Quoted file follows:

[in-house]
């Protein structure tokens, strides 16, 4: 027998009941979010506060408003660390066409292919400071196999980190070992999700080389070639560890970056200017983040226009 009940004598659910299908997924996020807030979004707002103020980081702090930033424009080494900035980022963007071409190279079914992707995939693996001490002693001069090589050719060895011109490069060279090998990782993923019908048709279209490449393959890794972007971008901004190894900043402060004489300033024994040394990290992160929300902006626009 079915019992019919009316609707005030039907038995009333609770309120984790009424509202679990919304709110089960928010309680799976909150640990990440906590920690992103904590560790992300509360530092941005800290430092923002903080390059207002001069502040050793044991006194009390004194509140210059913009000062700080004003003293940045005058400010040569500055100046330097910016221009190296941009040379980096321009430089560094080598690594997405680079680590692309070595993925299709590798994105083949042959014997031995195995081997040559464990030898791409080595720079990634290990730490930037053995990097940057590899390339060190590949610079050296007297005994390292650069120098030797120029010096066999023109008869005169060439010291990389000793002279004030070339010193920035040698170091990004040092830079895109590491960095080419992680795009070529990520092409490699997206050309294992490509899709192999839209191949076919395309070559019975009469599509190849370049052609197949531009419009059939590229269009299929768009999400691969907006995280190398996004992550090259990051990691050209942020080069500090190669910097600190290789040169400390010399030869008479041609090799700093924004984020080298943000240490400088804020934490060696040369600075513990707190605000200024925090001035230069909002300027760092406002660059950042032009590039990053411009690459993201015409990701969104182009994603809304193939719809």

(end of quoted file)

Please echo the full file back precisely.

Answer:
[in-house]
């Protein structure tokens, strides 16, 4: 027998009941979010506060408003660390066409292919400071196999980190070992999700080389070639560890970056200017983040226009 009940004598659910299908997924996020807030979004707002103020980081702090930033424009080494900035980022963007071409190279079914992707995939693996001490002693001069090589050719060895011109490069060279090998990782993923019908048709279209490449393959890794972007971008901004190894900043402060004489300033024994040394990290992160929300902006626009 079915019992019919009316609707005030039907038995009333609770309120984790009424509202679990919304709110089960928010309680799976909150640990990440906590920690992103904590560790992300509360530092941005800290430092923002903080390059207002001069502040050793044991006194009390004194509140210059913009000062700080004003003293940045005058400010040569500055100046330097910016221009190296941009040379980096321009430089560094080598690594997405680079680590692309070595993925299709590798994105083949042959014997031995195995081997040559464990030898791409080595720079990634290990730490930037053995990097940057590899390339060190590949610079050296007297005994390292650069120098030797120029010096066999023109008869005169060439010291990389000793002279004030070339010193920035040698170091990004040092830079895109590491960095080419992680795009070529990520092409490699997206050309294992490509899709192999839209191949076919395309070559019975009469599509190849370049052609197949531009419009059939590229269009299929768009999400691969907006995280190398996004992550090259990051990691050209942020080069500090190669910097600190290789040169400390010399030869008479041609090799700093924004984020080298943000240490400088804020934490060696040369600075513990707190605000200024925090001035230069909002300027760092406002660059950042032009590039990053411009690459993201015409990701969104182009994603809304193939719809």